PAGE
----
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Keywords:

  • allometry;
  • ecosystem constants;
  • functional traits;
  • growth efficiency;
  • invariants;
  • latitudinal gradient;
  • net primary production;
  • scaling;
  • stoichiometry;
  • temperature response

Abstract

The link between variation in species-specific plant traits, larger scale patterns of productivity, and other ecosystem processes is an important focus for global change research. Understanding such linkages requires synthesis of evolutionary, biogeograpahic, and biogeochemical approaches to ecological research. Recent observations reveal several apparently paradoxical patterns across ecosystems. When compared with warmer low latitudes, ecosystems from cold northerly latitudes are described by (1) a greater temperature normalized instantaneous flux of CO2 and energy; and (2) similar annual values of gross primary production (GPP), and possibly net primary production. Recently, several authors attributed constancy in GPP to historical and abiotic factors.

Here, we show that metabolic scaling theory can be used to provide an alternative ‘biotically driven’ hypothesis. The model provides a baseline for understanding how potentially adaptive variation in plant size and traits associated with metabolism and biomass production in differing biomes can influence whole-ecosystem processes. The implication is that one cannot extrapolate leaf/lab/forest level functional responses to the globe without considering evolutionary and geographic variation in traits associated with metabolism. We test one key implication of this model – that directional and adaptive changes in metabolic and stoichiometric traits of autotrophs may mediate patterns of plant growth across broad temperature gradients.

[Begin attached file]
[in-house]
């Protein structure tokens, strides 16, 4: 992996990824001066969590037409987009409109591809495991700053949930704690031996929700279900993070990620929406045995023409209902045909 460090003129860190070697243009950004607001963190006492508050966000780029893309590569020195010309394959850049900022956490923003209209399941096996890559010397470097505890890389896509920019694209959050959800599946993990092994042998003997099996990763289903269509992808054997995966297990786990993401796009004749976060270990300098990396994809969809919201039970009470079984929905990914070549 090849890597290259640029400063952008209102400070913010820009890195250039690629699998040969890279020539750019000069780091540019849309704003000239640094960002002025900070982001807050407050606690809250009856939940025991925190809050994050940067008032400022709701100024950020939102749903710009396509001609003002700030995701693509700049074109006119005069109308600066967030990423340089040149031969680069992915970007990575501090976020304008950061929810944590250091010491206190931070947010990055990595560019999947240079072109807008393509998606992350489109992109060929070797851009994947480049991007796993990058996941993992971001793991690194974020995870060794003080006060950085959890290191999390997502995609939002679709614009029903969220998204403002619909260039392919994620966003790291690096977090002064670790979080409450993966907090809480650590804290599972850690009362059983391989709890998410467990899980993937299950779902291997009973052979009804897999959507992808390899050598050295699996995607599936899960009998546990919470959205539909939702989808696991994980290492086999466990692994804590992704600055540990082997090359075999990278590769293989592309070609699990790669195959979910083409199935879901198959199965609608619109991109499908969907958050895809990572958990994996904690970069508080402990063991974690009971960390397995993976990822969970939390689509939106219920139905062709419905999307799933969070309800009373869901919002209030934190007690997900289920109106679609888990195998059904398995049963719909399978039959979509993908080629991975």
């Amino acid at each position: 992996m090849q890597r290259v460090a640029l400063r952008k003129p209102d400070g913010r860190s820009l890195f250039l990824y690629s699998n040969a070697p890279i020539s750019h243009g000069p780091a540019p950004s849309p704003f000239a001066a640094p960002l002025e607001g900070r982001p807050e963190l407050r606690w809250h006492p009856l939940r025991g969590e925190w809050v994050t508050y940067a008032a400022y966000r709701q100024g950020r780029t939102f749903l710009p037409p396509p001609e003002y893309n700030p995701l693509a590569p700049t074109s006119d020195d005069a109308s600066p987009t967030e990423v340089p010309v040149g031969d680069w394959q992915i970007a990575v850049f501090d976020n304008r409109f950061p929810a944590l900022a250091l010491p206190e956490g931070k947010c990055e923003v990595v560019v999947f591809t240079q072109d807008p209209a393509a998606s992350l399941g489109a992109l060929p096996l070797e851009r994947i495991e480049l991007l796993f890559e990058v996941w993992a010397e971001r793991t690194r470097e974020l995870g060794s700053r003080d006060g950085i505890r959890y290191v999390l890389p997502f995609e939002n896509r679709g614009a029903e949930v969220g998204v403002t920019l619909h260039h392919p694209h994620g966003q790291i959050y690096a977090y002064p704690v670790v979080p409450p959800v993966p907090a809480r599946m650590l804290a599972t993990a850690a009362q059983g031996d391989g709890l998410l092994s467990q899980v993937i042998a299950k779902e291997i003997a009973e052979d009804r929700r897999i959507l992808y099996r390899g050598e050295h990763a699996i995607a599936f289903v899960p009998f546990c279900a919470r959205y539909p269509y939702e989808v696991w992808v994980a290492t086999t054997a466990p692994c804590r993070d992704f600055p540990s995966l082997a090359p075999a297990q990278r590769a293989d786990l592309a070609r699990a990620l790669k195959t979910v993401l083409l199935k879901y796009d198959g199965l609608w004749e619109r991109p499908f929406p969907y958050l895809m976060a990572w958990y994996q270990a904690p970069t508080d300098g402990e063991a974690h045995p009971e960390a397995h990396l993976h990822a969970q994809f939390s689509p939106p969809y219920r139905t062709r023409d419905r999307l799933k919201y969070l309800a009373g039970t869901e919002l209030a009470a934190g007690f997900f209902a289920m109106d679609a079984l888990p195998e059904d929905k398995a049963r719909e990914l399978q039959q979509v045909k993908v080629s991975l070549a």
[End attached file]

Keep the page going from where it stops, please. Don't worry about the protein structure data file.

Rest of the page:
In support of our model, on average, mass-corrected whole-plant growth rates are not related to differences in growing season temperature or latitude. Further, we show how these changes in autotrophic physiology and nutrient content across gradients may have important implications for understanding: (i) the origin of paradoxical ecosystem behavior; (ii) the potential efficiency of whole-ecosystem carbon dynamics as measured by the quotient of system capacities for respiration, R, and assimilation, A; and (iii) the origin of several ‘ecosystem constants’– attributes of ecological systems that apparently do not vary with temperature (and thus with latitude). Together, these results highlight the potential critical importance of community ecology and functional evolutionary/physiological ecology for understanding the role of the biosphere within the integrated earth system.